A hoot! Mo’s pigeon uses every imaginable kid ploy to persuade off-screen kids to let him drive, but they don’t buy it! Simple graphics and story lines, WoodyAllen-style humor and vaudevillian timing prove that Mo really “gets” kids. “Frame for frame, this is one of the most original and rewarding kid videos I have ever watched.” - Senior Juror and grandmother of five Look Out World Here I Come! New York, Look Out World LLC, 2010; 30 min.; $19.95; www.lookoutworldhereic ome.com; ages 2 to 5. Imaginary travelers Otto, Blink and Casey guide young viewers on a tour of New York City via cleverly mixed animation and real images. An unhurried pace, sing-along tunes and a 36-page activity book encourage fun and interactive learning. “The packaging alone deserves an award. It includes character passports, taxi games, a NY pizza recipe and more.” - Senior Juror and mother of two
Meet the Sight Words DVD BoxedSet,PreschoolPrepCompany, 2009; 108 min.; $39.97; www.preschoolprepco.com; ages 2 to 5. “Sight words” are words that are frequently seen but not easily decoded, such as “a,” “and,” “for,” “have,” “he” and “I.” Using playful approaches with animation, graphics and letter personification, this series helps kids recognize words without having to “figure them out.” “The children testers laughed and shouted and asked for more. Readers and non-readers were equally engaged.” - Senior Juror and mother of two
Don’t Let the Pigeon Drive the Bus ... And More Stories by Mo Willems, Scholastic Media/New Video, 2010; 49 min.; $14.95; www.newkideo.com; ages 2 to 5.
Wimzie’s House - A World of Enchantment, Mill Creek Entertainment, 2010; 4 hrs. 10 min.; $9.98; www.millcreekent.com; ages 2 to 5.
When Wimzie opens the door to her enchanting home, we can’t resist stepping in ... and all that follows is good. It’s puppetry at its three-dimensional best! Superb theatrical sets and engrossing scripts help preschoolers sort through daily challenges.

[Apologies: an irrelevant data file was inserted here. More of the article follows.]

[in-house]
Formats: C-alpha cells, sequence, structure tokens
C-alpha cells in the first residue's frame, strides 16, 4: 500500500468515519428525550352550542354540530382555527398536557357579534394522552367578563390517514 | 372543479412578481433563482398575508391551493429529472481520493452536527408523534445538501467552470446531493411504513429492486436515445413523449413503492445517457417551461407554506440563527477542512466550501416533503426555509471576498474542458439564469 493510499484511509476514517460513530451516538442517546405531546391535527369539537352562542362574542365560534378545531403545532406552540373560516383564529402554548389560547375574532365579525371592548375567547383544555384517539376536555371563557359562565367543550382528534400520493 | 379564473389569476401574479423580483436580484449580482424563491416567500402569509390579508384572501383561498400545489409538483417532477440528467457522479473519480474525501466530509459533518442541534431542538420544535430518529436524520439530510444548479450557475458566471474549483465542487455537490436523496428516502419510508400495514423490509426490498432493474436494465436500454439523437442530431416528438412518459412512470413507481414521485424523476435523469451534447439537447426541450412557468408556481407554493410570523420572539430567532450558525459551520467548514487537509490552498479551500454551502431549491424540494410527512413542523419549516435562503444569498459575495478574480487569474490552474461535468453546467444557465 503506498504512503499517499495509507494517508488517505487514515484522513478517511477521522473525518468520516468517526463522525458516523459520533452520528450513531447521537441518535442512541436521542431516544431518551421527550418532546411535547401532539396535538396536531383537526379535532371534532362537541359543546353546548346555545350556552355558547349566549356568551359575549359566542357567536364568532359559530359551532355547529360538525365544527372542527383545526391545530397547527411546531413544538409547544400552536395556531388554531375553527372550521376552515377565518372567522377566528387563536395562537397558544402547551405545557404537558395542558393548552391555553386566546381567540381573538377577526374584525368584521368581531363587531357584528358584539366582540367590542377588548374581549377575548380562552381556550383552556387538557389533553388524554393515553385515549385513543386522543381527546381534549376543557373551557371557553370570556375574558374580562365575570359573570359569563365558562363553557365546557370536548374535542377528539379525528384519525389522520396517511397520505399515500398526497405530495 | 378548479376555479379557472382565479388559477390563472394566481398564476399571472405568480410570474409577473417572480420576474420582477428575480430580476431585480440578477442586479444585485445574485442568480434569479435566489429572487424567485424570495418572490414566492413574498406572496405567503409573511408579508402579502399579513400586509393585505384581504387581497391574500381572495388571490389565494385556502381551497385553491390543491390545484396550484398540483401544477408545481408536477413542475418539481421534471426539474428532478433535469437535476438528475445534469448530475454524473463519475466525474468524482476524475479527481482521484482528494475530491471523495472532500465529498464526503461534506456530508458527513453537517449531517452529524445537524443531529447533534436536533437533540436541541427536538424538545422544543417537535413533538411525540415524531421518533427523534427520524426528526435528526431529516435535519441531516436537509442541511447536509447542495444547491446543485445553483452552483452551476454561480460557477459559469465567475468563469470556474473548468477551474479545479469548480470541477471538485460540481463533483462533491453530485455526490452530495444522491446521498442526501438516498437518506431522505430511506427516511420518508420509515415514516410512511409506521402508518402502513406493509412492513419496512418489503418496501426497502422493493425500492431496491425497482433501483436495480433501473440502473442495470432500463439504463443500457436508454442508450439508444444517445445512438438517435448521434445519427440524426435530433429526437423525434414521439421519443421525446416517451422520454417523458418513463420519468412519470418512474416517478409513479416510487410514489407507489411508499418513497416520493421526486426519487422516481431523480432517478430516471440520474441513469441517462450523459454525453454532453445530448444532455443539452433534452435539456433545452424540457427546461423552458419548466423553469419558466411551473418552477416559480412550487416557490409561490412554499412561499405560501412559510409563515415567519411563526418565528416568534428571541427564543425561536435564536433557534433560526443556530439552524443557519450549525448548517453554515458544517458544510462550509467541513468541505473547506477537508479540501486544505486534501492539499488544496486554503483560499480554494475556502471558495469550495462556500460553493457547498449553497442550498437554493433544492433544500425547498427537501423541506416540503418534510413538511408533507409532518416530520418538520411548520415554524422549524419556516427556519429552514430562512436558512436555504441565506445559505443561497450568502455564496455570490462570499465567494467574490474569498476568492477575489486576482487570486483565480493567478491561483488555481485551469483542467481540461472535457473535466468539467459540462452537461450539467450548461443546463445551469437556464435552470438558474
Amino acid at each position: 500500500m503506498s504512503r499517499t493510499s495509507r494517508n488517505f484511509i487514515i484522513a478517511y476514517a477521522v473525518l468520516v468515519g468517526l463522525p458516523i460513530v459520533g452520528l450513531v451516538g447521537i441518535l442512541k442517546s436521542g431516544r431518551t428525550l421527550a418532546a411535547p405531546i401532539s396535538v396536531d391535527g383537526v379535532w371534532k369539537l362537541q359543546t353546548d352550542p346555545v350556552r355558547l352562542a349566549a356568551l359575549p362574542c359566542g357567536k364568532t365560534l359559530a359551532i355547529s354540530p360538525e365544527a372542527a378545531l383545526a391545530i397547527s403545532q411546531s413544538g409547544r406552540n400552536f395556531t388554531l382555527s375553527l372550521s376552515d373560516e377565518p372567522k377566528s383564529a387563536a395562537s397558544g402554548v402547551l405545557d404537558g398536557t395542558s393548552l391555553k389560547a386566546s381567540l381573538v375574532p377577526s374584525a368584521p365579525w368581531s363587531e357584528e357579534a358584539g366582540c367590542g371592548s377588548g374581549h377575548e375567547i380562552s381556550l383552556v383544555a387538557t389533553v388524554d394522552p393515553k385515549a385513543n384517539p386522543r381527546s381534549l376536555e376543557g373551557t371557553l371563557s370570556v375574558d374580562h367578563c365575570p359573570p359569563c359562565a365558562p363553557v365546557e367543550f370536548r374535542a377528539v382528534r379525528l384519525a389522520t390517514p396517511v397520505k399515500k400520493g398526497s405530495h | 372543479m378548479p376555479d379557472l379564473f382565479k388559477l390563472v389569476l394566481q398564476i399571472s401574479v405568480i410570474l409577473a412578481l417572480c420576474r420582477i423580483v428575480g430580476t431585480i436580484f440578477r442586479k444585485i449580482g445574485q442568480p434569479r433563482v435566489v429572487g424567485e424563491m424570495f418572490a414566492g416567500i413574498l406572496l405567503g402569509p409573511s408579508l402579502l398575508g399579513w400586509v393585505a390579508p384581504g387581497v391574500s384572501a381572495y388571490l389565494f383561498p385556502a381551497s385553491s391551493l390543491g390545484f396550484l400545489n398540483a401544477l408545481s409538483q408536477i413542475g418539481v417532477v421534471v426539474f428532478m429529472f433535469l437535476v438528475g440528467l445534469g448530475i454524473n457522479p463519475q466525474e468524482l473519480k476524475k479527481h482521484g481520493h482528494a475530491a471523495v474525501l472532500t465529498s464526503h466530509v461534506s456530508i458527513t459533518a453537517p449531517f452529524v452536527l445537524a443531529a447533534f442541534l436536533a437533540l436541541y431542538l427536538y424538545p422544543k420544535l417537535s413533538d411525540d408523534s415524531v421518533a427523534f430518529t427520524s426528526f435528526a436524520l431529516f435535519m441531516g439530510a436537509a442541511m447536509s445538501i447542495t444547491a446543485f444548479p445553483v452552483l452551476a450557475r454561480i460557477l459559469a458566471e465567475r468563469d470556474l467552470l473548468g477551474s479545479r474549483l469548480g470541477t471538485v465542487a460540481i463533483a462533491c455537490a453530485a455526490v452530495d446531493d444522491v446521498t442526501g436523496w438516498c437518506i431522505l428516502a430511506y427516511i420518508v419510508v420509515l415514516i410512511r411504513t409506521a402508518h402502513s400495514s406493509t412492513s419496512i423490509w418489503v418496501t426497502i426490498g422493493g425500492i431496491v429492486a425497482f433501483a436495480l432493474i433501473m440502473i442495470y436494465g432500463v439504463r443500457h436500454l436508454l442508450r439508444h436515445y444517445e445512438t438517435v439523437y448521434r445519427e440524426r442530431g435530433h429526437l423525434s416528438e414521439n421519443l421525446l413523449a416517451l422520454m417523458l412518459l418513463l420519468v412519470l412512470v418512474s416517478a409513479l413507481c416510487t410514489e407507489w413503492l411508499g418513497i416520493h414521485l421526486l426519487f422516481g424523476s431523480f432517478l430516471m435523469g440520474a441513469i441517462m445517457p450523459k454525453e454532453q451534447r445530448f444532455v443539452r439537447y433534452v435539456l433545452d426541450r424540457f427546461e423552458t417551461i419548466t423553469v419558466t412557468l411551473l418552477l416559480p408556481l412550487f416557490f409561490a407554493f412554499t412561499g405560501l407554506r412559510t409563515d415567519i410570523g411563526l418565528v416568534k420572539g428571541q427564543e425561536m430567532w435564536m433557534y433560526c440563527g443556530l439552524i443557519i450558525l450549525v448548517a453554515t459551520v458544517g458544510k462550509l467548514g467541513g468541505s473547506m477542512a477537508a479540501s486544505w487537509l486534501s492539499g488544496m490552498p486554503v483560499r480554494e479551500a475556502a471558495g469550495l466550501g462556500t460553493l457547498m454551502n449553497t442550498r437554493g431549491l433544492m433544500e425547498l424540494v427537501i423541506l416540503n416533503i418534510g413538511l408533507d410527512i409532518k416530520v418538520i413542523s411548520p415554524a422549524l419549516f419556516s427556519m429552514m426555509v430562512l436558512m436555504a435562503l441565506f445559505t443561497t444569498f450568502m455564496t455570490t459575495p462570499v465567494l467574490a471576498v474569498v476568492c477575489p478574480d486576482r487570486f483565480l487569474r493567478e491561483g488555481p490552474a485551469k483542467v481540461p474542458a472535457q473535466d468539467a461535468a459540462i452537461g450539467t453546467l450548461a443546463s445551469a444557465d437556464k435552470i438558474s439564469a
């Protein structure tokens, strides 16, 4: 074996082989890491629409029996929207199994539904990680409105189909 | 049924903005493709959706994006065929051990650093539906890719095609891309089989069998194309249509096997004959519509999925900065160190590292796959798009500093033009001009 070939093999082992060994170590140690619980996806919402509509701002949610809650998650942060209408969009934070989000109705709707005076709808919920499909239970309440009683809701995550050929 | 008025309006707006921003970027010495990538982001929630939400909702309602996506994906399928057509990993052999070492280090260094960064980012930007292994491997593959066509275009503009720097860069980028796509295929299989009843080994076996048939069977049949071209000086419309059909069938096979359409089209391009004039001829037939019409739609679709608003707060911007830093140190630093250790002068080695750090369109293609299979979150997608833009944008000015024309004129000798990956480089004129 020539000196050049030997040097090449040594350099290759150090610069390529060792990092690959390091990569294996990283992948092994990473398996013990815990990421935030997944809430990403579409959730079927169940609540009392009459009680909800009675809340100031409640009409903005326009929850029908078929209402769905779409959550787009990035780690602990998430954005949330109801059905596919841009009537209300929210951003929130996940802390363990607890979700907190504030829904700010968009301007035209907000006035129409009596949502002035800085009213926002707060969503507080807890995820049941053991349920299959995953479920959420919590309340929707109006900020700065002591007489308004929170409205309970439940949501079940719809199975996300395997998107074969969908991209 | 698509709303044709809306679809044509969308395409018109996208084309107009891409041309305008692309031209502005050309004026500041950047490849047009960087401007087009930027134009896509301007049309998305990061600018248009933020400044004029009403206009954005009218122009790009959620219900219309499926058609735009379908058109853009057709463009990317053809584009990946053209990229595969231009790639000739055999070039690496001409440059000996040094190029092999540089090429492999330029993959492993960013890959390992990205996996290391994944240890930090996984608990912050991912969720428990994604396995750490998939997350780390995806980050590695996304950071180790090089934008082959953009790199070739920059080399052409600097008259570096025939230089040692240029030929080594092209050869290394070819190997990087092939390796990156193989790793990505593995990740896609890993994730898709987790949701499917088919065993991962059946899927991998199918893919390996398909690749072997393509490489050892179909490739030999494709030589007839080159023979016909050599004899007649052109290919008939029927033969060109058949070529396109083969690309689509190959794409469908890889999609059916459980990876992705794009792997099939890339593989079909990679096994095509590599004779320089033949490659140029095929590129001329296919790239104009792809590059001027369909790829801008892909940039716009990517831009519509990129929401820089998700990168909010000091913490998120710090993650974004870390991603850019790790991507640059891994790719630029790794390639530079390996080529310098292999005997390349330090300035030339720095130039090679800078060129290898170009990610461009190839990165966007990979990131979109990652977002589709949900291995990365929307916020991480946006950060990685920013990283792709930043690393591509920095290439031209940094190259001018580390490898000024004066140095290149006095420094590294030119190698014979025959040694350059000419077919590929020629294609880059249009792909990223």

For Ages 5 & Up The Wheels on the Bus Sing-Along Travel Kit, Scholastic Media/New Video, 2010; 2 hrs. 12 min.; $24.95; www.newkideo.com; ages 5 to 8. Fifteen brilliantly illustrated musical storybooks on two DVDs keep kids and parents happy on road trips. Together with 13 songs on a music CD and an activity booklet with crayons, children are introduced to good, diverse music and art styles.
For Ages 8 to 12 The Secret of Moonacre, E1 Entertainment, 2010; 103 min.; $24.95; www.E1homevideo.com; ages 8 to 12. Stunning 1900s sets and costumes bring fantasy, history and mystery together in this film about 13-year-old Maria who, once orphaned, must rise to meet her destiny in a magical moonlit world of exotic characters and mythical beasts. “For those who enjoy the Chronicles of Narnia stories and The Golden Compass, I promise you will not be disappointed by this.” - Senior Juror and grandmother of one
Storytelling & Spoken Word By Marilyn McPhie Storytelling has been called the oldest form of human communication. These days, instead of creating cave paintings and campfires as the backdrop for our stories, we pop in a CD and ride to the dentist via an island of wild horses or a sweetly shared imaginary world.
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For Younger Children
original and personal tales is snappy and satisfying. “Delightful!” - Mother of two